The NIH has awarded a multi-disciplinary team led by Ross Boyce, MD, MSc, a $4.4 million, five-year (R01) grant to evaluate the effectiveness of a chemoprevention effort designed to prevent malaria outbreaks after flooding, using a combination of interventions. Boyce is a member of the Institute for Global Health and Infectious Diseases (IGHID), an Assistant Professor in the Division of Infectious Diseases and Faculty Fellow in the Carolina Population Center.
The project builds on findings from a “proof-of-concept” pilot study, one aspect of which was recently published in the Journal of Infectious Diseases. In addition to collaborators from the Mbarara University of Science and Technology in Uganda, key investigators include Jonathan Juliano, MD, MSPH, also from IGHID; Raquel Reyes, MD, MPA, Division of Hospital Medicine; Elizabeth Frankenberg, PhD, Department of Sociology; Sean Sylvia, PhD, Department of Health Policy and Management; Bonnie Shook-Sa, DrPH, Department of Biostatistics; and, Michael Reiskind, PhD, NC State Department of Entomology.
Disease outbreaks and climate-related health emergencies have reportedly reached their highest levels ever in the greater Horn of African, and this includes western Uganda where an increase in the frequency of extreme precipitation events, likely exacerbated by changes in land use, is believed to have resulted in seasonal surges of malaria transmission. Children under five years of age are particularly vulnerable, accounting for an estimated 70% of all malaria deaths.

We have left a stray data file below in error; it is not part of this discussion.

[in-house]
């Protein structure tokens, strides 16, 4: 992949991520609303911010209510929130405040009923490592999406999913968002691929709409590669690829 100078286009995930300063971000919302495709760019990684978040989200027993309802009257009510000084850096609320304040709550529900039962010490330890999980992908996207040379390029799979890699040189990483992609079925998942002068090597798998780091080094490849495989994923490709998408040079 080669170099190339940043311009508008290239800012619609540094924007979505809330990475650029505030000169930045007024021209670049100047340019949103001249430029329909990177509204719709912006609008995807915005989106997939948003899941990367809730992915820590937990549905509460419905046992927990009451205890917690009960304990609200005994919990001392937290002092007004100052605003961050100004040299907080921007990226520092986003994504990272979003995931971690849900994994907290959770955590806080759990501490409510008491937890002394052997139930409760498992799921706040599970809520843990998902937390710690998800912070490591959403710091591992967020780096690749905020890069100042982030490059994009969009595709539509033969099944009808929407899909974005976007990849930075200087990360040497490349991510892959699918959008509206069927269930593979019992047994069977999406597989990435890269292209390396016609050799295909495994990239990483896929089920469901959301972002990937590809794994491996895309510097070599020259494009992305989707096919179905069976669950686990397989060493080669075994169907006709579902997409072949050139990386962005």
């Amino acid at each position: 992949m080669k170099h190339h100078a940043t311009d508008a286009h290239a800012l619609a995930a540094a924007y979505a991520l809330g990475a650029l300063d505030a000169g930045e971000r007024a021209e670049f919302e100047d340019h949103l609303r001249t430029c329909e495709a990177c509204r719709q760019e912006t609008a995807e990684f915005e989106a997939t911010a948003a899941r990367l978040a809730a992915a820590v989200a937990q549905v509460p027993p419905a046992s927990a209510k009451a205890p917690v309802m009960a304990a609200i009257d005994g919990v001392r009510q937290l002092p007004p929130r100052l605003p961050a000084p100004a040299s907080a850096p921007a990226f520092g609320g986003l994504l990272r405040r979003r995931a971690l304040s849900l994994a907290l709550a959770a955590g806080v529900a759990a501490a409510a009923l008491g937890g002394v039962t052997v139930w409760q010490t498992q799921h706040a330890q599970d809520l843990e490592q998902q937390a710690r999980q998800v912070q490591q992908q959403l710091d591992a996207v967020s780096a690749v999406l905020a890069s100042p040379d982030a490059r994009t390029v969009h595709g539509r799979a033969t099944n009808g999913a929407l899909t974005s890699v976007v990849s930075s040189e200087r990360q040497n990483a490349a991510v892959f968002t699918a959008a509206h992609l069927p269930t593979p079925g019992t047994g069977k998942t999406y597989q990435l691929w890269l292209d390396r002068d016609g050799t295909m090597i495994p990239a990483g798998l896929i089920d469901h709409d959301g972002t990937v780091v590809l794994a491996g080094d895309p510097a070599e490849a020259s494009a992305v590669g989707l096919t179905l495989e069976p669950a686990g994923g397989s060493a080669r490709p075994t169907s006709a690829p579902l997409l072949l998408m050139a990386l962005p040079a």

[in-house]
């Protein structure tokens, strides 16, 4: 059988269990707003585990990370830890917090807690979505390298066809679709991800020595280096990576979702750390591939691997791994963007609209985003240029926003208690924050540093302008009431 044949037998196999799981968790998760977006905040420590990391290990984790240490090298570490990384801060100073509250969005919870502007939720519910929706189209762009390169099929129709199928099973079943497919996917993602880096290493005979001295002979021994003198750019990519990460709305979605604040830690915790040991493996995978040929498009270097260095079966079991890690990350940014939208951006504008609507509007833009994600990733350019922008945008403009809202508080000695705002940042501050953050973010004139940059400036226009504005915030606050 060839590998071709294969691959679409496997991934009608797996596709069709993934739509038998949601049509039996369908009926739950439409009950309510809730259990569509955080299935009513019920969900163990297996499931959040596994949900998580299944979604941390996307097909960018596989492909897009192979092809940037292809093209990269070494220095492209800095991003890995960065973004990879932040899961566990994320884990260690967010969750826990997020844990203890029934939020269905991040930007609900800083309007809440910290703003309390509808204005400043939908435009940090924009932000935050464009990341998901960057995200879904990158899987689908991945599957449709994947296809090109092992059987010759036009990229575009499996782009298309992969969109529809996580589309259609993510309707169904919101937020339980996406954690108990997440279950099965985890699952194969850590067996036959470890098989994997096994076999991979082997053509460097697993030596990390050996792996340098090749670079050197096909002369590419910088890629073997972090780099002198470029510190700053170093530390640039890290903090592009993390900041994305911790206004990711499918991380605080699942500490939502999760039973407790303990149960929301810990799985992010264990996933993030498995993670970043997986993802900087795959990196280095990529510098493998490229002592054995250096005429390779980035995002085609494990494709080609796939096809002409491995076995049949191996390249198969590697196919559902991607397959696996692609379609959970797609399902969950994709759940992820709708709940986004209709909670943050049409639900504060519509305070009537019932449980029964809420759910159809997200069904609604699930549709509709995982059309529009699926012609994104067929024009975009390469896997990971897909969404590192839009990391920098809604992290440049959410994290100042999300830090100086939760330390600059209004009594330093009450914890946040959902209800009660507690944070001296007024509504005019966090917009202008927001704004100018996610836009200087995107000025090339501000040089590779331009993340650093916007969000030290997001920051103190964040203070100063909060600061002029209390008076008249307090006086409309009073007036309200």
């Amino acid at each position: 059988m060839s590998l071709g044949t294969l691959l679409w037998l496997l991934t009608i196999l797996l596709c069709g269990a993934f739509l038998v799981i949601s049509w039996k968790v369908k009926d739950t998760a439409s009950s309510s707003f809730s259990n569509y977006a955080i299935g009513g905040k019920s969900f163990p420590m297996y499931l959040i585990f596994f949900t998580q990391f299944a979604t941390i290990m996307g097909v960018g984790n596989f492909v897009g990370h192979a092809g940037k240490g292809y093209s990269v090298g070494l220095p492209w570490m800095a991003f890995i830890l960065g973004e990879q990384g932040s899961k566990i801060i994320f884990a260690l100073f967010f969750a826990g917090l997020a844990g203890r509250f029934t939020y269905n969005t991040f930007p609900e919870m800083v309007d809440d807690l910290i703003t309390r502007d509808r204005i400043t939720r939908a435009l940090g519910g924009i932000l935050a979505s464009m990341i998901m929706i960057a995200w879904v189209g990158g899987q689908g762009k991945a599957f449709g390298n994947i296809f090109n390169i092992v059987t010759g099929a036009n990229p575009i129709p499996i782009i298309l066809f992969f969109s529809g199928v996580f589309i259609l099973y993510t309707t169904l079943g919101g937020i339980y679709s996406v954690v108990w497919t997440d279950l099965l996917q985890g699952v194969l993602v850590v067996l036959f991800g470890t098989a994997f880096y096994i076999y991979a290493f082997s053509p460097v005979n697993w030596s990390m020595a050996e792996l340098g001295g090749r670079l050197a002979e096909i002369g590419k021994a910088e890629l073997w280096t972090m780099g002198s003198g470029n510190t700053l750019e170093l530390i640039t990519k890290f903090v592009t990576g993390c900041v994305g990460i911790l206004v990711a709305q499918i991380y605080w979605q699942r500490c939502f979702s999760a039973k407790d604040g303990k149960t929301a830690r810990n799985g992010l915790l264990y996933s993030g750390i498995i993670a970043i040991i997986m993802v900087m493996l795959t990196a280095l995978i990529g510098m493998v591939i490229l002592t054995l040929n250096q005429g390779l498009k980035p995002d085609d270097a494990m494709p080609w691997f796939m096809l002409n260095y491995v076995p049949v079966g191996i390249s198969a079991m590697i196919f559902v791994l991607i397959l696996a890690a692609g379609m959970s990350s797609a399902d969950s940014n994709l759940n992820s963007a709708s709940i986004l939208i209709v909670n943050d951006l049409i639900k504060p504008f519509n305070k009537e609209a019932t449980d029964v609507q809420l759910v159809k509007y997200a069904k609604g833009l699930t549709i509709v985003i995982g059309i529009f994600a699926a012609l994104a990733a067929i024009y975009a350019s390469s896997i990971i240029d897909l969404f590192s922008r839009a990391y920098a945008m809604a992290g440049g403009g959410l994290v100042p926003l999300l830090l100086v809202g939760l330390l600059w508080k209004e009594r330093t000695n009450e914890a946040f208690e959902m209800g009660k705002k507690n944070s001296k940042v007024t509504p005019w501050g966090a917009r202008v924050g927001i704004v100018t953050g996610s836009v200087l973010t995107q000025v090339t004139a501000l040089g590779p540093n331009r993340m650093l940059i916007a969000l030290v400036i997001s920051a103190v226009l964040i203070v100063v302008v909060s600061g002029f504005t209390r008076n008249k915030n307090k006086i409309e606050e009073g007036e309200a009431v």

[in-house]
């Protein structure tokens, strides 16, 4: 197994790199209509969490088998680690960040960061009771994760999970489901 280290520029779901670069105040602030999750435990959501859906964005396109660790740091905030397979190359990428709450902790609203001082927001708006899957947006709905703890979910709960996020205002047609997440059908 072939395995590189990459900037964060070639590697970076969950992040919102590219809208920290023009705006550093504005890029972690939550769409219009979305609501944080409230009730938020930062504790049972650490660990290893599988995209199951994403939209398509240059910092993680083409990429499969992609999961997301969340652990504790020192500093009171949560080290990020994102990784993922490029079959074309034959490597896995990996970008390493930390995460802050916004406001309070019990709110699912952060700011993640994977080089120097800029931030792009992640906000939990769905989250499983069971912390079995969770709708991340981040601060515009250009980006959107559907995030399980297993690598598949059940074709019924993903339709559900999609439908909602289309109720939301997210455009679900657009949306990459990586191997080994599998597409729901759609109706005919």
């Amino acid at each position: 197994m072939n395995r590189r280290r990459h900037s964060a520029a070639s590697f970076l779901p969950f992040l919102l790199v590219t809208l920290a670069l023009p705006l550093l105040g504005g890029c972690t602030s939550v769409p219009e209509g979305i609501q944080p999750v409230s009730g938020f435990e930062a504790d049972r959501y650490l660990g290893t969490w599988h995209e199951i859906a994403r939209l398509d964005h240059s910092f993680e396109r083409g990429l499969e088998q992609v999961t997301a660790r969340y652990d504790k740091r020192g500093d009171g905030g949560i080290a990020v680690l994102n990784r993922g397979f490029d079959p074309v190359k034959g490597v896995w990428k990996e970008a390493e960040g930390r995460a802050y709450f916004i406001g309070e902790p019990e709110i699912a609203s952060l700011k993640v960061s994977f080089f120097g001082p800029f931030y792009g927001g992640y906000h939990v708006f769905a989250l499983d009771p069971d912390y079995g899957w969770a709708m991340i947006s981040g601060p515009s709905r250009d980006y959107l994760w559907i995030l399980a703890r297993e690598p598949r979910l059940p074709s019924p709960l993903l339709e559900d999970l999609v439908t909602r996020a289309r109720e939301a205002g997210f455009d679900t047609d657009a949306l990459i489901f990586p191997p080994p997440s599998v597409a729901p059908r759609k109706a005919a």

First: ‘Proof of Concept’ Pilot Study
In May 2020, researchers piloted a malaria chemoprevention intervention—namely providing children under 12 years of age with a monthly medication to prevent malaria—in the Izinga Village at the foothills of the Rwenzori Mountains, bordered by two rivers. When the rivers began to overflow after a 30-day period of daily rainfall, over 100,000 residents in the larger region were displaced. In addition to estimating the effectiveness of chemoprevention, the team performed a prospective analysis of the spatial factors influencing household malaria risk, at multiple time points after flooding, using geographical information systems (GIS). Recently published in the Journal of Infectious Diseases, the “proof of concept” study recognizes the spatial and temporal distribution of the vector-borne disease, including “hotspots” and target areas for interventions amidst a rapidly evolving environment.
Dr. Boyce says the research, when combined with rapid household surveys, can be utilized to guide an ongoing humanitarian response, highlighting areas that may require additional interventions to control malaria outbreaks as conditions evolve. He also adds that local adaptation and mitigation strategies that may include infrastructure improvements to better manage floodwaters and relocating residents from the highest risk areas, are essential to preventing excess morbidity and mortality.